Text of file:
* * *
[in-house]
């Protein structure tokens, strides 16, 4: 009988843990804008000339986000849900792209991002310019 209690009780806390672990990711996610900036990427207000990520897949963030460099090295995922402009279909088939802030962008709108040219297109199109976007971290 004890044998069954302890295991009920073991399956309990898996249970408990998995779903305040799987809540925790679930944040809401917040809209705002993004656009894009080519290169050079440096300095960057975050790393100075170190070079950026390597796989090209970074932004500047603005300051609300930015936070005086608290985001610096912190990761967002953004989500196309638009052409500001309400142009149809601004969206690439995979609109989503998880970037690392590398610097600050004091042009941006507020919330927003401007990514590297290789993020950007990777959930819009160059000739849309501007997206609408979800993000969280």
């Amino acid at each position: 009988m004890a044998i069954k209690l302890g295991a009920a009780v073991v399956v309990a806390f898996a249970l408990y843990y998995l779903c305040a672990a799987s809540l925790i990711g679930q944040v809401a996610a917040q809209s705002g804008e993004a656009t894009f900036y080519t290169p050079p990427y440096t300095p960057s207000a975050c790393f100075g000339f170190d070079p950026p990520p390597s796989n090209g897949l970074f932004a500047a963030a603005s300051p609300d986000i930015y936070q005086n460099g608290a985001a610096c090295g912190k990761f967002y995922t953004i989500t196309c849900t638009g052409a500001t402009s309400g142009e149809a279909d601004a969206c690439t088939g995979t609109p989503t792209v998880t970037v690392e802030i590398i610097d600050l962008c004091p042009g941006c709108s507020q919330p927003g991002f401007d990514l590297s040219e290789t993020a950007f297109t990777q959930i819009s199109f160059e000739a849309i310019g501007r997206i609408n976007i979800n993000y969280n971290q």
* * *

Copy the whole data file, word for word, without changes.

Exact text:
[in-house]
């Protein structure tokens, strides 16, 4: 009988843990804008000339986000849900792209991002310019 209690009780806390672990990711996610900036990427207000990520897949963030460099090295995922402009279909088939802030962008709108040219297109199109976007971290 004890044998069954302890295991009920073991399956309990898996249970408990998995779903305040799987809540925790679930944040809401917040809209705002993004656009894009080519290169050079440096300095960057975050790393100075170190070079950026390597796989090209970074932004500047603005300051609300930015936070005086608290985001610096912190990761967002953004989500196309638009052409500001309400142009149809601004969206690439995979609109989503998880970037690392590398610097600050004091042009941006507020919330927003401007990514590297290789993020950007990777959930819009160059000739849309501007997206609408979800993000969280």
């Amino acid at each position: 009988m004890a044998i069954k209690l302890g295991a009920a009780v073991v399956v309990a806390f898996a249970l408990y843990y998995l779903c305040a672990a799987s809540l925790i990711g679930q944040v809401a996610a917040q809209s705002g804008e993004a656009t894009f900036y080519t290169p050079p990427y440096t300095p960057s207000a975050c790393f100075g000339f170190d070079p950026p990520p390597s796989n090209g897949l970074f932004a500047a963030a603005s300051p609300d986000i930015y936070q005086n460099g608290a985001a610096c090295g912190k990761f967002y995922t953004i989500t196309c849900t638009g052409a500001t402009s309400g142009e149809a279909d601004a969206c690439t088939g995979t609109p989503t792209v998880t970037v690392e802030i590398i610097d600050l962008c004091p042009g941006c709108s507020q919330p927003g991002f401007d990514l590297s040219e290789t993020a950007f297109t990777q959930i819009s199109f160059e000739a849309i310019g501007r997206i609408n976007i979800n993000y969280n971290q």